In Montmartre: Picasso, Matisse and the Birth of Modernist Art by Sue Roe
My rating: 5 of 5 stars
”It is a wonderful thing how much courage it takes even to buy a clock you are very much liking when it is a kind of one everyone thinks only a servant should be owning. It is very wonderful how much courage it takes to buy bright coloured handkerchiefs when everyone having good taste uses white ones or pale coloured ones, when a bright coloured one gives you so much pleasure you suffer always at not having them. It is very hard to have the courage of your being in you, in clocks, in handkerchiefs, in aspirations, in liking things that are low, in anything.”
The young Pablo PIcasso, circa 1904, photographed by Ricard Canals i Llambi.
As I continue to add prints of Modernist and Impressionist painters with a few Da Vinci’s and Vermeer’s to my growing collection,I find it so inspirational to have surrounded myself with such divergent artistic concepts. When I look at a Matisse or a Picasso or a Vlaminck or a van Dongen or a Modigliani or a Dali or a Van Gogh, their expressions of ideas are so unique to them that it is as if I’m seeing the world through their eyes. I can steal the eyes of a painter, at least briefly, and even once my eyes have flicked away from the painting, the dazzling array of colors can transform my reality into a Matisse or a Picasso masterpiece.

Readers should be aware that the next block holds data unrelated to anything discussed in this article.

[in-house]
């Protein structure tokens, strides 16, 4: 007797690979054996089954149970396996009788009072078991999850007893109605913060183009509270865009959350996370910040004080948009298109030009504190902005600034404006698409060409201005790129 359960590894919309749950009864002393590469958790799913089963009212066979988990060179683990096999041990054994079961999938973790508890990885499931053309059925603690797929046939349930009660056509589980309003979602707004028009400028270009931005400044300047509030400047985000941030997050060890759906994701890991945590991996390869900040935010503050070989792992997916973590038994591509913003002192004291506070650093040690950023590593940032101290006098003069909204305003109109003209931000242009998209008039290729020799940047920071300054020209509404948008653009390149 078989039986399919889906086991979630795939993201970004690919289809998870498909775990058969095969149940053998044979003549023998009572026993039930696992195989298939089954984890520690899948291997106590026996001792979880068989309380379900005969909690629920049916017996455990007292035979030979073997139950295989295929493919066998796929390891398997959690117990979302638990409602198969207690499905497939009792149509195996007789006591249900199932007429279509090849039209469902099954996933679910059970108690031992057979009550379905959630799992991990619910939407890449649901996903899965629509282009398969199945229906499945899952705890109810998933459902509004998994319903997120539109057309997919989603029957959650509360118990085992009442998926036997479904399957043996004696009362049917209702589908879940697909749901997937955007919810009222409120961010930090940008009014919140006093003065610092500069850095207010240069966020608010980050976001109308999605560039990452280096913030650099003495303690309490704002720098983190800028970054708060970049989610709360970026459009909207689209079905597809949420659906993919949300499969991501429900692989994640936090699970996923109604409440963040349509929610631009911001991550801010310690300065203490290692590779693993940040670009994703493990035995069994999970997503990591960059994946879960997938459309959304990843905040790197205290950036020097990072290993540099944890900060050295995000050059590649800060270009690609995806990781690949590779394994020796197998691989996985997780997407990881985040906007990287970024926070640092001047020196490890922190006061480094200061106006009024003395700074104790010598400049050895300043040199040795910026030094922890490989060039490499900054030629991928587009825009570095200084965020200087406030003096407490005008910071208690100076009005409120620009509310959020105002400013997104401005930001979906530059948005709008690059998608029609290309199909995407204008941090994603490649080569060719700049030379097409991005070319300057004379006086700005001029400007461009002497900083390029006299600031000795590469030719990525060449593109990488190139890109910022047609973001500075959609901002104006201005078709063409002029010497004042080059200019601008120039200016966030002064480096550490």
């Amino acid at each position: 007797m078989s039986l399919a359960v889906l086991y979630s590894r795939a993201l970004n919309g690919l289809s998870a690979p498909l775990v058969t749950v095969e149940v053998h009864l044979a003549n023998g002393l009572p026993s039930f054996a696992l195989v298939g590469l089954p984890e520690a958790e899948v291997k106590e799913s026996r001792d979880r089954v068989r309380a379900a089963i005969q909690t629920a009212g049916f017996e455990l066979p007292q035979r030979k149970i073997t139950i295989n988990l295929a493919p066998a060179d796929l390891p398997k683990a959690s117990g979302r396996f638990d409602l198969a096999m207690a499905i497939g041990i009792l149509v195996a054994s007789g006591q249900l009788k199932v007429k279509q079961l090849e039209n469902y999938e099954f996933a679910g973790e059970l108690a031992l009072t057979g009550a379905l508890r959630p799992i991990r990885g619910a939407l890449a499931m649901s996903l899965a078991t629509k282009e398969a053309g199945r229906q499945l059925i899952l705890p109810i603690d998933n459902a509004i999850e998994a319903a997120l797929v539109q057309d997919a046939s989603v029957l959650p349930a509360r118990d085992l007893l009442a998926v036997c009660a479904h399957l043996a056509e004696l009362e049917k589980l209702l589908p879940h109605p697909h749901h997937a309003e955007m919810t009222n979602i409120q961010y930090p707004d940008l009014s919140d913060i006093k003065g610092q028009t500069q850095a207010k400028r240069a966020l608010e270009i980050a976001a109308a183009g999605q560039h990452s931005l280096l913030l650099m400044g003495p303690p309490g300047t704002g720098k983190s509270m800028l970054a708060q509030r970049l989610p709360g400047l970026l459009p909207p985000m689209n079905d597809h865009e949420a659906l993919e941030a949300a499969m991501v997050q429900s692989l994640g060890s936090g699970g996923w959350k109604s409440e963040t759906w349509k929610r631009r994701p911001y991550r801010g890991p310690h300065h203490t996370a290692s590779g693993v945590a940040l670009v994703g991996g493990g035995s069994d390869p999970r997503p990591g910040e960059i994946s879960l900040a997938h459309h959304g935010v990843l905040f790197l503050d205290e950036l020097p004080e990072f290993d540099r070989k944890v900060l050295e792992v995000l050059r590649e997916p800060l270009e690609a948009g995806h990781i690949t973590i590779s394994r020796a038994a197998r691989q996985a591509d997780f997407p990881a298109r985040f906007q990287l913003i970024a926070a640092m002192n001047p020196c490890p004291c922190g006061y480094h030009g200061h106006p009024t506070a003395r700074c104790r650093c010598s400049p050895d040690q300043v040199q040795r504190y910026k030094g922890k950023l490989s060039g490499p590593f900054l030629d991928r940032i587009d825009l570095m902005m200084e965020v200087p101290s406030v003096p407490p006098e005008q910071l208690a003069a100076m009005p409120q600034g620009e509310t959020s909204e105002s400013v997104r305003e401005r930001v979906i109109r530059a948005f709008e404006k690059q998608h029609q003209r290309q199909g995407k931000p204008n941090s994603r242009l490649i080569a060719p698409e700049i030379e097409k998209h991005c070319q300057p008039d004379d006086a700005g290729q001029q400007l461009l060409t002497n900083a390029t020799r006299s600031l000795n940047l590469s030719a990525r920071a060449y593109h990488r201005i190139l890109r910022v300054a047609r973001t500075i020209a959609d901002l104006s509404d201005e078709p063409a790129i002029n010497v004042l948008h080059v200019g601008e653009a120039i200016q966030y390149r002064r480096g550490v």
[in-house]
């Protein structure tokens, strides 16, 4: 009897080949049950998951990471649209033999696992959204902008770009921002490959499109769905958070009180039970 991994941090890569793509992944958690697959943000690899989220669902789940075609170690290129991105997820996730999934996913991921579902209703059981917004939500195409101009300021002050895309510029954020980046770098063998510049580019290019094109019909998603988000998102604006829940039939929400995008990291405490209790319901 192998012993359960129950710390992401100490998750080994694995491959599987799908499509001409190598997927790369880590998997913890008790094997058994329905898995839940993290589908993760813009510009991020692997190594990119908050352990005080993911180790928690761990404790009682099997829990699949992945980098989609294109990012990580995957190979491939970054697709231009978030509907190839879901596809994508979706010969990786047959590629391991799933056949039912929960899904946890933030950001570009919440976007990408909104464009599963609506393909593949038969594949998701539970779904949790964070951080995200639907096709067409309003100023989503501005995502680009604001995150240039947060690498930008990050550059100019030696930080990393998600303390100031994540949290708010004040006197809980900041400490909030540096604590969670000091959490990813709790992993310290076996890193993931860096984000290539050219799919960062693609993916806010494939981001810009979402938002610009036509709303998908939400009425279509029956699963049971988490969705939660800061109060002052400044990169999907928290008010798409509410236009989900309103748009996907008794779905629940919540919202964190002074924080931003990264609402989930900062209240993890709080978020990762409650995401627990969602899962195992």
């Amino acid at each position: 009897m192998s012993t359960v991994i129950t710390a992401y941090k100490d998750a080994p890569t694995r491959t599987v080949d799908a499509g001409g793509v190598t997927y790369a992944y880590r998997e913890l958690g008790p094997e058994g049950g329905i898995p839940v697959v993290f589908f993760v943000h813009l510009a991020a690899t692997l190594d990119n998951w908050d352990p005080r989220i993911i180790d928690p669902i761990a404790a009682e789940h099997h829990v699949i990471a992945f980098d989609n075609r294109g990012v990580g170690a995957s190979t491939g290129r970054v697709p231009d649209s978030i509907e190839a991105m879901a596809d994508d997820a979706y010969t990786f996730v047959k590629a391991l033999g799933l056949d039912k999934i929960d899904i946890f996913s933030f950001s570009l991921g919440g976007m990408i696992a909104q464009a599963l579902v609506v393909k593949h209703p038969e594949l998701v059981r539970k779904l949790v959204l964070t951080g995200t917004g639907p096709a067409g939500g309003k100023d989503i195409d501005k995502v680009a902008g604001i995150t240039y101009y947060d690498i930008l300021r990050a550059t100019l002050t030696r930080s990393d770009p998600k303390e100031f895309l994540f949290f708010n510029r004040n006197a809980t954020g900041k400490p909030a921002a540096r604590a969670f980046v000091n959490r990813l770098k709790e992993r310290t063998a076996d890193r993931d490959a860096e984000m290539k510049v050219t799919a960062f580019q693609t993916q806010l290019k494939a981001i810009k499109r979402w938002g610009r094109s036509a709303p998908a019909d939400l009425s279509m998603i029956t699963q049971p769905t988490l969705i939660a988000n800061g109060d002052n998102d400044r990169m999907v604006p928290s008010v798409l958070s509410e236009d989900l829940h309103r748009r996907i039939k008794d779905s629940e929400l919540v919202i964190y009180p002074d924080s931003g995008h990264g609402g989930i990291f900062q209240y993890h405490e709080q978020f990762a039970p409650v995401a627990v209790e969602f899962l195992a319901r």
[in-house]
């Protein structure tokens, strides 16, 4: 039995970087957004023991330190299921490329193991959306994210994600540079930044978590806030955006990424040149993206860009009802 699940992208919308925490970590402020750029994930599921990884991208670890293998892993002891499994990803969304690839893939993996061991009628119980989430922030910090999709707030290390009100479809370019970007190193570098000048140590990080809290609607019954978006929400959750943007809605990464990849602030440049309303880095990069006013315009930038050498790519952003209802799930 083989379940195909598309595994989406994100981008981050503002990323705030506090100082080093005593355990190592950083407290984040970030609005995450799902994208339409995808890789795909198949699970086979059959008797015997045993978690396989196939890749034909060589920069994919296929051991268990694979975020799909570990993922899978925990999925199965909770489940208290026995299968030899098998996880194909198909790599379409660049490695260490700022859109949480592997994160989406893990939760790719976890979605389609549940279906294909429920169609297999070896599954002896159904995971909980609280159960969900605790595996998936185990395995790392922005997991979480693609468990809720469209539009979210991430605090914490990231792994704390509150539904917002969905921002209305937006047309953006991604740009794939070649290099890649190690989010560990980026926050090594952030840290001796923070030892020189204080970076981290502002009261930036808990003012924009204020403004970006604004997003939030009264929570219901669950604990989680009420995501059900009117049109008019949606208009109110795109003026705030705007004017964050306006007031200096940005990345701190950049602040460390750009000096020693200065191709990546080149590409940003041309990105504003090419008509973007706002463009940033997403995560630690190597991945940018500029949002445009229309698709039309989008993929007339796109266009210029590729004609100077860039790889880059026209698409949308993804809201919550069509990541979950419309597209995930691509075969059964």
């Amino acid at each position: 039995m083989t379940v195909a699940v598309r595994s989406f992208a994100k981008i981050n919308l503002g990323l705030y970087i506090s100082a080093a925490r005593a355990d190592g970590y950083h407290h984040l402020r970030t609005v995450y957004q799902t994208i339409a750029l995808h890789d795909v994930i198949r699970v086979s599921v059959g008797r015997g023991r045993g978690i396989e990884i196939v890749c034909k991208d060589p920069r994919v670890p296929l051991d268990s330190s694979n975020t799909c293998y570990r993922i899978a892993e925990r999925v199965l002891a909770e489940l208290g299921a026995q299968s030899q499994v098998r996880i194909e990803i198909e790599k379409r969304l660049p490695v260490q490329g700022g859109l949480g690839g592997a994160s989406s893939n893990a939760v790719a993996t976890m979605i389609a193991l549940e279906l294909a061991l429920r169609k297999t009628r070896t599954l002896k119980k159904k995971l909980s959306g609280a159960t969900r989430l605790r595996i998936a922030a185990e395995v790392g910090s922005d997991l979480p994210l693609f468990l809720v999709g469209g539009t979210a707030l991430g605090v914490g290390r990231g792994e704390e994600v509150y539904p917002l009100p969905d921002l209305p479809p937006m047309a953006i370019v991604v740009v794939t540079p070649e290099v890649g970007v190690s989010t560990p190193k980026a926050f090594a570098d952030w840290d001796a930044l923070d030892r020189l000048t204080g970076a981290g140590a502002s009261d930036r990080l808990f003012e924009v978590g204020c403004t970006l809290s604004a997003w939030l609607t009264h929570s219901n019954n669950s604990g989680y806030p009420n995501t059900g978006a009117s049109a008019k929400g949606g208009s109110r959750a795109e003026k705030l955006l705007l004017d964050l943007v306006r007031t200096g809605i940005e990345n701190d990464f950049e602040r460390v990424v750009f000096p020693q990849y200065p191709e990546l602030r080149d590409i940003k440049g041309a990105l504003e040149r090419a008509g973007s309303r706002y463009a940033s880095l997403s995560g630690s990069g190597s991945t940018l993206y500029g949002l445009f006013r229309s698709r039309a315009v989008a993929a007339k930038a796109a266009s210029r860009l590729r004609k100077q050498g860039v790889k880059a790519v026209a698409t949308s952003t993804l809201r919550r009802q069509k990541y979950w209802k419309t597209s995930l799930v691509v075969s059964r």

I decided to paint some of the walls of my house a celery green. It is bold. Bolder than I expected, but maybe there was a part of me as I looked at those color chips that wanted to break loose from the safe color scheme of beiges, grays, and creams. A benefit I hadn’t expected is this color sensuously frames the art on my walls and seems to give each painting more depth. I also discovered that looking at celery green makes me happy. So when I read that quote by Gertrude Stein, I thought about my celery green and the reactions I’ve received so far from neighbors and friends who see this, dare I say, courageous color for the first time and look like they have just bit into a piece of raw rhubarb.
Americans came to Paris to experience the Montmartre district, to see the scandalous shows, drink too much, flirt with beautiful Parisian girls, and hopefully brush shoulders with some of these almost famous celebrity painters. These painters are known in certain circles, but not known as well as they soon would be. These Americans were being shown paintings unlike anything they had ever seen before, and for those who could really SEE these paintings, they were mesmerized and bought as many as they could afford. I can only imagine, when they returned to America and unboxed some of these lurid beauties with vivid colors that overwhelmed the eye, what reactions they would have received from friends and family. Those paintings might even have left some of the viewers, with a delicate disposition, feeling as if they have been punched in the gut.
It is interesting to observe the varied reactions that people have to bold colors before we can even discuss, say, a painting of a woman with three noses.